Kerry Emanuel, a prominent hurricane scientist, theorizes that warming and cooling cycles in the Atlantic Ocean may have little to do with hurricanes.
Atlantic Multidecadal Oscillation is a widely held belief that decades-long cycles are responsible for storms. An active period ended in 1900, followed by relative calm until 1930, high activity until about 1970, and calm again until the recent period of higher-than-normal storm activity began in 1995, scientists say.
Emanuel, a respected hurricane researcher at Massachusetts Institute of Technology, disagrees. The recent upswing in storms is largely due to human-induced climate change, he contends.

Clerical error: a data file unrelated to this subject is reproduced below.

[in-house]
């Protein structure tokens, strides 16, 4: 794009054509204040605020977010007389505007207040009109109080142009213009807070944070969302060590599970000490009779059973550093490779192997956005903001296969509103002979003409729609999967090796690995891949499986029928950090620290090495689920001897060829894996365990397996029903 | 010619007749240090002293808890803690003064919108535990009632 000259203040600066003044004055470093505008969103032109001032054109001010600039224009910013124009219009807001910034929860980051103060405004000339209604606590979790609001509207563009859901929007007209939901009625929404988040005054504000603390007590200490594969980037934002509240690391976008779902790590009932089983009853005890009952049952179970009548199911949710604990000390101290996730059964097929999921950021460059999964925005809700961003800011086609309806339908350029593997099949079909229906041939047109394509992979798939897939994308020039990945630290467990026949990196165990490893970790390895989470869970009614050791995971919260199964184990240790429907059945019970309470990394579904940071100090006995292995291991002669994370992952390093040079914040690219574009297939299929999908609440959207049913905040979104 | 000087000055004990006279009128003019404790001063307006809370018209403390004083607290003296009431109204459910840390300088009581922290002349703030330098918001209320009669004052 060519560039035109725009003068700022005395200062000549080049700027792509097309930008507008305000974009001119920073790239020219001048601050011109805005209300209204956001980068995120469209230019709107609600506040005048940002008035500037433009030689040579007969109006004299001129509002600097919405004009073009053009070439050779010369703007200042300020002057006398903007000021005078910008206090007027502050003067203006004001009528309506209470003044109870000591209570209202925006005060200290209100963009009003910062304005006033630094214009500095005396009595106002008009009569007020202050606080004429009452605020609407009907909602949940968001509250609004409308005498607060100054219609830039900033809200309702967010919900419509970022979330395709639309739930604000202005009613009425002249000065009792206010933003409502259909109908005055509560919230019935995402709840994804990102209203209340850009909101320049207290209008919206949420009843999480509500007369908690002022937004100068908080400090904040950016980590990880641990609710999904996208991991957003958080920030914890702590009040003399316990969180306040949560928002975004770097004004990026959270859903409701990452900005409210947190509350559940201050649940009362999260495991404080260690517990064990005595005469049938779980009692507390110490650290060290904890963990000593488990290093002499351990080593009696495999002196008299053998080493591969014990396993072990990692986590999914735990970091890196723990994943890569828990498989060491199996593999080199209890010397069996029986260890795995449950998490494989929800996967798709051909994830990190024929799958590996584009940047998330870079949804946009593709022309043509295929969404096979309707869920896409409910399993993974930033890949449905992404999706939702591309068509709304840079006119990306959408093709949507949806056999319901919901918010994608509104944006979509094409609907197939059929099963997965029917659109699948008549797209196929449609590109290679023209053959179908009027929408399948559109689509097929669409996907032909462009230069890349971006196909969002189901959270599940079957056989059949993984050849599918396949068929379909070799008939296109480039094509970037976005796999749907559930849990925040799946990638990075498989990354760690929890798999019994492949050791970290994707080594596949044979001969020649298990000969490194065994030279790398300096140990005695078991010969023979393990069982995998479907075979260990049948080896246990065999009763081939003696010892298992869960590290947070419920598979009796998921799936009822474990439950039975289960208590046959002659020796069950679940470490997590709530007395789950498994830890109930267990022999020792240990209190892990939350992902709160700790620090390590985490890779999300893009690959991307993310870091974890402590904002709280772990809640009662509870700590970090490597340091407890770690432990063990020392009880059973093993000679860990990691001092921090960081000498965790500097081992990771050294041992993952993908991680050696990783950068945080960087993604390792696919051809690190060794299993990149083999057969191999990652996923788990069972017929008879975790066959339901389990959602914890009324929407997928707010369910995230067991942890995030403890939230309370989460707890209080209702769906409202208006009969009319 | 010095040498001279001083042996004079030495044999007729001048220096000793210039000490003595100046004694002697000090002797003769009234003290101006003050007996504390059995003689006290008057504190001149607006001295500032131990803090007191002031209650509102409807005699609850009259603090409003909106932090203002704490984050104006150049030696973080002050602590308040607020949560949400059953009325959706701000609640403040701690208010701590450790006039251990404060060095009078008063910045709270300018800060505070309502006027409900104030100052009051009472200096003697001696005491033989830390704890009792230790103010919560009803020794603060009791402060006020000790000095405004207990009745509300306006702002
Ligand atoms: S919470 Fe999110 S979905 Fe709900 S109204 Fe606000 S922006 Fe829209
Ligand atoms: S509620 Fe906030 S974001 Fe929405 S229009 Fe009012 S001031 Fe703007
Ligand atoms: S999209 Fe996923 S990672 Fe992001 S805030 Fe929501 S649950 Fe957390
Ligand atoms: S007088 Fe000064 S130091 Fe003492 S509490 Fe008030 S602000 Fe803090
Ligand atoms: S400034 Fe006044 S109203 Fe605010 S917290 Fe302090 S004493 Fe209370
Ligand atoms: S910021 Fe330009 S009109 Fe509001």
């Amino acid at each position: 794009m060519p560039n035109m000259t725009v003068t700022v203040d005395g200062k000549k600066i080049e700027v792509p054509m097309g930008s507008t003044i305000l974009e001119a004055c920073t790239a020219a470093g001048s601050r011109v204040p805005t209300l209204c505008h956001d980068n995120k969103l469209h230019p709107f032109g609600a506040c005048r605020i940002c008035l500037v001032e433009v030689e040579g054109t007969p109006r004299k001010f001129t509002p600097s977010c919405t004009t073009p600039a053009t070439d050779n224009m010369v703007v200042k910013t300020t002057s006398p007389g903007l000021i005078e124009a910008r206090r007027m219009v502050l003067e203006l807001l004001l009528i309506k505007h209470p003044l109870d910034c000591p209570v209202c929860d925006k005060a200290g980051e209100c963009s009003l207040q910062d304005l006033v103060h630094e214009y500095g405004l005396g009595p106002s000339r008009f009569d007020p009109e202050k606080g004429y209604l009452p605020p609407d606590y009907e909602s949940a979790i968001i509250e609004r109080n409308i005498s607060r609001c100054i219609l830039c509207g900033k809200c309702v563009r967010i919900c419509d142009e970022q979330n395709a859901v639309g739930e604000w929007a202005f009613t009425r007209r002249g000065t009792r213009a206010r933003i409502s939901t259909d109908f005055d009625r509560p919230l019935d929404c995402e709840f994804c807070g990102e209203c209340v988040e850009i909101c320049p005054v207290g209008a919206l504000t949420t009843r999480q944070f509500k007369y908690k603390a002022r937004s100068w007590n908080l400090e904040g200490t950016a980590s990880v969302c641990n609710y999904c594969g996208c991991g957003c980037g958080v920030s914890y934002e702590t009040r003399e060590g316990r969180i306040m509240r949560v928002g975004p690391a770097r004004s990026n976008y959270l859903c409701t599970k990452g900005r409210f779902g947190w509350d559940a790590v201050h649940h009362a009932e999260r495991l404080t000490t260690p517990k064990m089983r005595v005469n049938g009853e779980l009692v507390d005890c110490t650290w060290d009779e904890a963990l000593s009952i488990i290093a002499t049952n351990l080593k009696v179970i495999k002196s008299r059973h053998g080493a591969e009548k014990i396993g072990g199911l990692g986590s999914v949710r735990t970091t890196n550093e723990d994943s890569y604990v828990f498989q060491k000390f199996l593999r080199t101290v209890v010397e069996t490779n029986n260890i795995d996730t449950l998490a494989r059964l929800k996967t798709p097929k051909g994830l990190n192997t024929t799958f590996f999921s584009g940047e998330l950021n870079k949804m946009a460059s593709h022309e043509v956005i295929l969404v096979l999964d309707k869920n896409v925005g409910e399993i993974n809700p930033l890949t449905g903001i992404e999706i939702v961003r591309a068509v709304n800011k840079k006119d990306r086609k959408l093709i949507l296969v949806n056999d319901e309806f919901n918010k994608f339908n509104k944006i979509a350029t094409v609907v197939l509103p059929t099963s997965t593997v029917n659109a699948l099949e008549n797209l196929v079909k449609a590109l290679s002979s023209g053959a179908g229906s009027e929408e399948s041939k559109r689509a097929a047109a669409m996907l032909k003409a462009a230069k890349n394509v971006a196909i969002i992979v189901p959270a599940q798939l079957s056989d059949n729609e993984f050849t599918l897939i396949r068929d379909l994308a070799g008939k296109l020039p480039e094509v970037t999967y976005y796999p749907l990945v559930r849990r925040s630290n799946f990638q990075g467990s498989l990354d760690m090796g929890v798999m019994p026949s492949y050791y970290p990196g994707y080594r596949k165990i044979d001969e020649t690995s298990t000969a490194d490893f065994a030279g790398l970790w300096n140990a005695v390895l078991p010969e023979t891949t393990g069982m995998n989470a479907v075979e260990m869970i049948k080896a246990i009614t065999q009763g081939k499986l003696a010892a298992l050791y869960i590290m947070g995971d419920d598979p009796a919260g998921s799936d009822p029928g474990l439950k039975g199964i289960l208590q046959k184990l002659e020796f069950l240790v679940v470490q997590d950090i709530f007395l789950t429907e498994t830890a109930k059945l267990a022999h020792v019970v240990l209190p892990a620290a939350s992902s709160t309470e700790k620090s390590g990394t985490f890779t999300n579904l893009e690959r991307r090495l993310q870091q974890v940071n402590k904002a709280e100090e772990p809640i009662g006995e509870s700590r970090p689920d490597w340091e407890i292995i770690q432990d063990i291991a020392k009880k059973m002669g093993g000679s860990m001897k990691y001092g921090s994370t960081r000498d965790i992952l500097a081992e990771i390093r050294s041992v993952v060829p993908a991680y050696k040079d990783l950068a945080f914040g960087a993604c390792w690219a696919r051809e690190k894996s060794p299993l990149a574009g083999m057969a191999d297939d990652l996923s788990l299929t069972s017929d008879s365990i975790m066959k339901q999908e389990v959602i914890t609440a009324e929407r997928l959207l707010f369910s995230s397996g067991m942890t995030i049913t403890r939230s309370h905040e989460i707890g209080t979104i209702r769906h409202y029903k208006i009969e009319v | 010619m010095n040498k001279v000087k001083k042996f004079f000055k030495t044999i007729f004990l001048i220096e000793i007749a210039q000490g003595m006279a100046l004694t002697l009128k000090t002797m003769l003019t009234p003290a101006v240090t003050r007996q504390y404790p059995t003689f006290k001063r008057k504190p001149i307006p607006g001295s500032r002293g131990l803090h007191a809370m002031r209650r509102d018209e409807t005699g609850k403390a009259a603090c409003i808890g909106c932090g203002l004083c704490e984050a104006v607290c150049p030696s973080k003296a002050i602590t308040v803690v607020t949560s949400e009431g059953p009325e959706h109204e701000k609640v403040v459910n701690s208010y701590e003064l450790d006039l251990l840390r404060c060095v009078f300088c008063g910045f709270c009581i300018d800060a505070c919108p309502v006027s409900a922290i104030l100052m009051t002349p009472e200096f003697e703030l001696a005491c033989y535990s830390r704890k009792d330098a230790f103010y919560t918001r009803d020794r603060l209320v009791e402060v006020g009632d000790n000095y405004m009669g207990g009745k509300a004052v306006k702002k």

His calculations show a rise in activity to about 1950, followed by a decline to about 1980, then a rapid increase, the Houston Chronicle reported. This does not conform to temperature cycles, Emanuel says.
Arriving at solid answers is difficult because historical records are not as reliable as current measurements gathered from satellites, airplanes and sophisticated sea equipment.
One problem with the accepted theory is that -- despite the apparent relationship between oscillating sea temperatures, atmospheric changes and hurricane activity -- scientists have yet to find an explanation in nature for why such a cycle would exist, the newspaper said.
Copyright 2006 by United Press International
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